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This is one of the most opaque areas of foreign exchange and it’s remarkably hard to get a straight answer from a currency broker.
It’s also one of the most important elements of using a broker for foreign exchange.
You can read our article on Berry FX (which we own) on how to compare exchange rates which goes through the details but in short.
A bank will charge around 4% for international currency transfers (as standard) a currency broker should charge no more than 0.5%.
Some brokers will charge up to 1% if you don’t lock in fixed and transparent exchange rates when you set up an account with them.
For larger transactions, it is possible to negotiate tighter rates for SME.
It’s also important to understand that this percentage (or fee) is built into the exchange rate and will be the difference between the mid-market price and your exchange rates.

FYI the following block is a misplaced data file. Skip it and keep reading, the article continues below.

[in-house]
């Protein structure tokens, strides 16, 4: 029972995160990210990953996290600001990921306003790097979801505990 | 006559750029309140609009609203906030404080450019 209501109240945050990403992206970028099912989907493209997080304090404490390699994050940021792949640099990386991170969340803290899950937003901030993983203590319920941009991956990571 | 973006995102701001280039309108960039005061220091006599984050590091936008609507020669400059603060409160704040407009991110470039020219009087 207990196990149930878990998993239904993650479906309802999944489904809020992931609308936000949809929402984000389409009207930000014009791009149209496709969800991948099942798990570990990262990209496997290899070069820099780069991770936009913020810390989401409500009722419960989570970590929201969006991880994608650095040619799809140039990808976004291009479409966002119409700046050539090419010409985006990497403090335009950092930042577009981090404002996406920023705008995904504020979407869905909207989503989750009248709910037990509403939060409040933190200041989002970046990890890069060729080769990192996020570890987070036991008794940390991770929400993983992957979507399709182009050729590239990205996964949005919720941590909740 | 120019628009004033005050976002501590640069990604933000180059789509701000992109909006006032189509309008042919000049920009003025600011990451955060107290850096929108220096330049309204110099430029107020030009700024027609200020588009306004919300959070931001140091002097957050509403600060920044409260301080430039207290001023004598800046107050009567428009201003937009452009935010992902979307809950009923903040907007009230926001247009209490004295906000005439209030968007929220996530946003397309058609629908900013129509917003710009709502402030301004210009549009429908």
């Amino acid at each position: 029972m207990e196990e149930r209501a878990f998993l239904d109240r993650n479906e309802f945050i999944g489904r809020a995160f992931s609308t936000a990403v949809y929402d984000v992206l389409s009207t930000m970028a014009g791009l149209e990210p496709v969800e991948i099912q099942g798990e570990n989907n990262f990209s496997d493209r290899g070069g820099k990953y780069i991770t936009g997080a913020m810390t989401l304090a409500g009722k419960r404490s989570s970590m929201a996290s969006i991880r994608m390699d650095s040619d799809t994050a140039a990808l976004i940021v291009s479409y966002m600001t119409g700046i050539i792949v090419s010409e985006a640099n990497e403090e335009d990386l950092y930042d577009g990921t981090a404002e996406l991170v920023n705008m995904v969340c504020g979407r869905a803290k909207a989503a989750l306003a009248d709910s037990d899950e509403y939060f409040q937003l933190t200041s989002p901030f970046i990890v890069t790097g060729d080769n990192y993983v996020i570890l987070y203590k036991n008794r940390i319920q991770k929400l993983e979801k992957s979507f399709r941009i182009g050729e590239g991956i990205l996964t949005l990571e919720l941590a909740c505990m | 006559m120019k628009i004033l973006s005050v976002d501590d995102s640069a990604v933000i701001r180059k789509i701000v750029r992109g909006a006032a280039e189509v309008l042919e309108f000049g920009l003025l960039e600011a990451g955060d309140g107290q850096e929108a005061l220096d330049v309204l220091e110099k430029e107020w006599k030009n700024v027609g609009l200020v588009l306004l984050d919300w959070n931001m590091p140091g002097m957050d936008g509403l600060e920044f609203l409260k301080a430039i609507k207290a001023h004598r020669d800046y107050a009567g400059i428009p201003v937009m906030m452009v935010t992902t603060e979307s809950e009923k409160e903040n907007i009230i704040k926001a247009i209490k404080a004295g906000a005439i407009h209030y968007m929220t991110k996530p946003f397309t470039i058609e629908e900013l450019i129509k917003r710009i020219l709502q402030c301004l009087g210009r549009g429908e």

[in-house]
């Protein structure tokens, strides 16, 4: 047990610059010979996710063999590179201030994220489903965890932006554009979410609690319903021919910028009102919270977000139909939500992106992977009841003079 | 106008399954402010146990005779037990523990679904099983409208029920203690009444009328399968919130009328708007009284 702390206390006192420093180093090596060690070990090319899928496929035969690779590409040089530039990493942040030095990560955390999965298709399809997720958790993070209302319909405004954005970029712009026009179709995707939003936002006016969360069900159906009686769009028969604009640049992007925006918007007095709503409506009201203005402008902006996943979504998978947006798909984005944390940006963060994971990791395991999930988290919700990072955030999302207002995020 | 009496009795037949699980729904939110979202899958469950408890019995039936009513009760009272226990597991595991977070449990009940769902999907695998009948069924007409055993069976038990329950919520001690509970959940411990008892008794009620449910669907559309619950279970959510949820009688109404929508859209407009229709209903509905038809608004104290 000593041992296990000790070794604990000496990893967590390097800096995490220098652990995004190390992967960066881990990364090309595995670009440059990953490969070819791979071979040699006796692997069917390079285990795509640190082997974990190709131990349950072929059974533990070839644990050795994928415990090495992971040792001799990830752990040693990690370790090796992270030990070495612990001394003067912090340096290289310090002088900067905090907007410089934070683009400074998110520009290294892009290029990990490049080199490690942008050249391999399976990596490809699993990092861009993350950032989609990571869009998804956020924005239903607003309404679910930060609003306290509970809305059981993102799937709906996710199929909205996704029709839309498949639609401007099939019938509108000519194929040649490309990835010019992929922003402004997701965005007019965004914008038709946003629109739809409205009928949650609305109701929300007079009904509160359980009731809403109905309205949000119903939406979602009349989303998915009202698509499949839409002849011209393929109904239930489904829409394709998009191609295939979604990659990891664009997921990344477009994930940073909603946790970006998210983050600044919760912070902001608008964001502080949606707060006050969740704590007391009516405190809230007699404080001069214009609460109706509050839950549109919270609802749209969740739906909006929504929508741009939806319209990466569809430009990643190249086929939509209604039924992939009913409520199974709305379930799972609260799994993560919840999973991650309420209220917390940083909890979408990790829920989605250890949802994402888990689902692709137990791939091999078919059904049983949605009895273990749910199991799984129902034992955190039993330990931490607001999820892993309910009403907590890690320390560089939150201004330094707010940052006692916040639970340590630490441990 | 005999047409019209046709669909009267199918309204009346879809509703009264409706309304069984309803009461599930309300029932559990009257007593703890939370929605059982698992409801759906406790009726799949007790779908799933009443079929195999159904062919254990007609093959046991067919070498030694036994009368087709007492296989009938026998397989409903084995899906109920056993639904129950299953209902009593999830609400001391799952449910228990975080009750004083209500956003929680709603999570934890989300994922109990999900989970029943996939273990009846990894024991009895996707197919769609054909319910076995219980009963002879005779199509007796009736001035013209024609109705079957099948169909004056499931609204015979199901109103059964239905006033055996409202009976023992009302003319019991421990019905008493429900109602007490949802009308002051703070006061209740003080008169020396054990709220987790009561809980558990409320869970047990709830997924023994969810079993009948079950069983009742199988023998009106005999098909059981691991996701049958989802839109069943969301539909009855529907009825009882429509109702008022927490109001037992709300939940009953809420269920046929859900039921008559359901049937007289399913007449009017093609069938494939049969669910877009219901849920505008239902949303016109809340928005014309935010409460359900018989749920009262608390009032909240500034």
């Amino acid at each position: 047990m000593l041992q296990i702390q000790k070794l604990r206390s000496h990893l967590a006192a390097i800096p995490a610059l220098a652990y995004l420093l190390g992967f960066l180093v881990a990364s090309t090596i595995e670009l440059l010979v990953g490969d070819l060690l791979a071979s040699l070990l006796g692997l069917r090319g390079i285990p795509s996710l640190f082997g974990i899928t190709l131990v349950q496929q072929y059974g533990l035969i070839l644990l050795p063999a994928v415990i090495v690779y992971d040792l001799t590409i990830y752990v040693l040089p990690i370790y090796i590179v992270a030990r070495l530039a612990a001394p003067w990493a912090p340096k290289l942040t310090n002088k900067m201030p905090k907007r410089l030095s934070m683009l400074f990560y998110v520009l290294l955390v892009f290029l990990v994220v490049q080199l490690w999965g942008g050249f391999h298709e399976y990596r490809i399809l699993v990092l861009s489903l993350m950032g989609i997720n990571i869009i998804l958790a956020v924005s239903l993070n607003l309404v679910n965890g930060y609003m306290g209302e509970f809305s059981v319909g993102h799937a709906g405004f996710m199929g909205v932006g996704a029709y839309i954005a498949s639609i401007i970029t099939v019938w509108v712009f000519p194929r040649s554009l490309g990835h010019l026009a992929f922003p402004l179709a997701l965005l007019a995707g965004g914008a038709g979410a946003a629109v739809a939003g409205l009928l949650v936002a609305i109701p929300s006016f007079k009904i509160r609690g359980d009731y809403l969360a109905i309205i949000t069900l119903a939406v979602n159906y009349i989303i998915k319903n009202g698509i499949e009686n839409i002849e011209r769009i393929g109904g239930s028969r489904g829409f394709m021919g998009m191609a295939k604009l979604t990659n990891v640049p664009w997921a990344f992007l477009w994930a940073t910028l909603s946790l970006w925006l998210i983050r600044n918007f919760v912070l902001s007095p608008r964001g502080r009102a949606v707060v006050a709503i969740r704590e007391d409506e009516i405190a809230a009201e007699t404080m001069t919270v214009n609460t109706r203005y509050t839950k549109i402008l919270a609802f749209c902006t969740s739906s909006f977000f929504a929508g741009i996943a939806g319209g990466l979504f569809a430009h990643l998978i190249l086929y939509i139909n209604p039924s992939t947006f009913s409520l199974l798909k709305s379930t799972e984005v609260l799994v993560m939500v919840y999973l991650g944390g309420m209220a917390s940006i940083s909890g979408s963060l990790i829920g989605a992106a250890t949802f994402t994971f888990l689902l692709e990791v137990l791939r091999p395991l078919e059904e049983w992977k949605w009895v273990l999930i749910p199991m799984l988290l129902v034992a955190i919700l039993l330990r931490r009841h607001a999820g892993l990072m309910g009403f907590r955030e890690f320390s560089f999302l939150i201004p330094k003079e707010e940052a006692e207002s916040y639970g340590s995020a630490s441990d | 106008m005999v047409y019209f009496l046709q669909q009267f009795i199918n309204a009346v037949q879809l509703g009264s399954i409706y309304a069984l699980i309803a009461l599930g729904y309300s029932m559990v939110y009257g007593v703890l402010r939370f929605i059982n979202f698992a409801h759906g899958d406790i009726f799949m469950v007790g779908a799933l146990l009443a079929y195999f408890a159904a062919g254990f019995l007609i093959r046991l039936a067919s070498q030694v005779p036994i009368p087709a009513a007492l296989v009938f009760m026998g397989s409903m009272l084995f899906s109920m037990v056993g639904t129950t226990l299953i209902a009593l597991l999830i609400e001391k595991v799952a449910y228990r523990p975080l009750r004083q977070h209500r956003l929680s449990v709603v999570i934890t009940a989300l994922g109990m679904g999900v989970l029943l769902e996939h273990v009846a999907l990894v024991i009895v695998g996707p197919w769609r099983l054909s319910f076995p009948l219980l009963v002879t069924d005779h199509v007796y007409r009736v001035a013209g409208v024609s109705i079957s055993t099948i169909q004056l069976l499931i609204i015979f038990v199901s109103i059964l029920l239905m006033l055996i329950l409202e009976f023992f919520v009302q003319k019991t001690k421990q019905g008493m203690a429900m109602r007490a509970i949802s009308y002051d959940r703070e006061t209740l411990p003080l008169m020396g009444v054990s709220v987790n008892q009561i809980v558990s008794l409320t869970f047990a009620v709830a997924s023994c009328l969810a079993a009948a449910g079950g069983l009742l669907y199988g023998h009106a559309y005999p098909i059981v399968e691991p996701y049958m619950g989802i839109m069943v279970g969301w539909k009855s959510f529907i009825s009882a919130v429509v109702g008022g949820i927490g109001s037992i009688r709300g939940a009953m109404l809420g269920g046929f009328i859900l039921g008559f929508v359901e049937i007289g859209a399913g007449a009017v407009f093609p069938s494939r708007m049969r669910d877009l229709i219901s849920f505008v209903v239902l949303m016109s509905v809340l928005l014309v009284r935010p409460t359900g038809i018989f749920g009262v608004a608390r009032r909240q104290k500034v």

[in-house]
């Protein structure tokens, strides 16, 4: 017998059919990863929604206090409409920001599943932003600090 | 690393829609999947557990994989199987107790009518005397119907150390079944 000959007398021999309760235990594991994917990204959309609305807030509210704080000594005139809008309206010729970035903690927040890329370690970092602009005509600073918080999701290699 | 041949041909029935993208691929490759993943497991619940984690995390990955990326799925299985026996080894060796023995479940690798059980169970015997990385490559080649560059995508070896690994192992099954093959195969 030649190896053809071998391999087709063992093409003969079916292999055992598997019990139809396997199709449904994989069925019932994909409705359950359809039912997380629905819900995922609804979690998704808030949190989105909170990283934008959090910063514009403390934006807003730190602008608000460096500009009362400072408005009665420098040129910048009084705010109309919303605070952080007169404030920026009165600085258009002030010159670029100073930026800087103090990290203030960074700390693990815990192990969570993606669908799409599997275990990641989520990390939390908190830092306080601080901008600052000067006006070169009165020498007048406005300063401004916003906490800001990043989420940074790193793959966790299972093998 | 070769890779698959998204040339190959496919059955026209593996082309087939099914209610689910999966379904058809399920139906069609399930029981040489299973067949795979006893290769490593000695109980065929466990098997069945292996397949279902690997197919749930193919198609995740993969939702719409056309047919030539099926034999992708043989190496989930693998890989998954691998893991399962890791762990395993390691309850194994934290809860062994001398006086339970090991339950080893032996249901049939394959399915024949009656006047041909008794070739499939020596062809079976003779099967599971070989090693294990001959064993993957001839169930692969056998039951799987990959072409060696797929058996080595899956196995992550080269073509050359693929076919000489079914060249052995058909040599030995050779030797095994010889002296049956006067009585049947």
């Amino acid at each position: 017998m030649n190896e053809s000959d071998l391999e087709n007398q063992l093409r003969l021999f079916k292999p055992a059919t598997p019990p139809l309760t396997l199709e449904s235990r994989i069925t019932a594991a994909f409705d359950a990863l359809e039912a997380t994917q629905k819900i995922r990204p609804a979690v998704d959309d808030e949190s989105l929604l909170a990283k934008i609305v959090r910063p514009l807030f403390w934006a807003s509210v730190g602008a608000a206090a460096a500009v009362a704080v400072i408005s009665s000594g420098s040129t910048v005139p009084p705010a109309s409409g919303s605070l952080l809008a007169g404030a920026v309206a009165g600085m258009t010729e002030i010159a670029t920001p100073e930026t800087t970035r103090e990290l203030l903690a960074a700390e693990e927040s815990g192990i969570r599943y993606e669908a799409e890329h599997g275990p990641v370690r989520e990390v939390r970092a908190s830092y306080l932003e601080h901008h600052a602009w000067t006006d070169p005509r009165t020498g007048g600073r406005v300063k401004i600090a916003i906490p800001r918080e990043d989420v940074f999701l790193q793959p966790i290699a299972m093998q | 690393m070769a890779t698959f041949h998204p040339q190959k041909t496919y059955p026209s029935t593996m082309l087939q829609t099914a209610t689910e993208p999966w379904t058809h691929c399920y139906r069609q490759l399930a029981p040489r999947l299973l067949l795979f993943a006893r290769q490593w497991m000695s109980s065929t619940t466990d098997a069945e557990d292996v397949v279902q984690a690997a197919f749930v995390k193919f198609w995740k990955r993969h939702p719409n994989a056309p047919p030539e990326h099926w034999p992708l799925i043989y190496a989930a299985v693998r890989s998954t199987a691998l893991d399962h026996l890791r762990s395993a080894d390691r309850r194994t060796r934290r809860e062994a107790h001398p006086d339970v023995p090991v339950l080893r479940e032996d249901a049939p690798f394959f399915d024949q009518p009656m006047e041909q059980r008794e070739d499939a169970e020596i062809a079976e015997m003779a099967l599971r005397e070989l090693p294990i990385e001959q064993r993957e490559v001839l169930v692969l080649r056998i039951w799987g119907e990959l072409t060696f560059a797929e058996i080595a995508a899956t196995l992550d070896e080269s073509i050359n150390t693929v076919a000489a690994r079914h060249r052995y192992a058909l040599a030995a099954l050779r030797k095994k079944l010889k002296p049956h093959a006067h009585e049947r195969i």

When brokers say zero fee foreign exchange, this refers to no additional fees or commission added on.
If your currency broker won’t tell you what their percentage is, go with a different one as it’s a sign that they are not being transparent with their pricing.
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Richard started the Good Broker Guide in 2015 and has been a broker for 20 years most recently at Investors Intelligence and previously a multi-asset derivatives broker at MF Global (Man Financial). Richard started his career working as a private client stockbroker at Walker Crips and Phillip Securities (now King and Shaxson) after interning on the NYMEX oil trading floor in New York and London IPE in 2001 & 2000.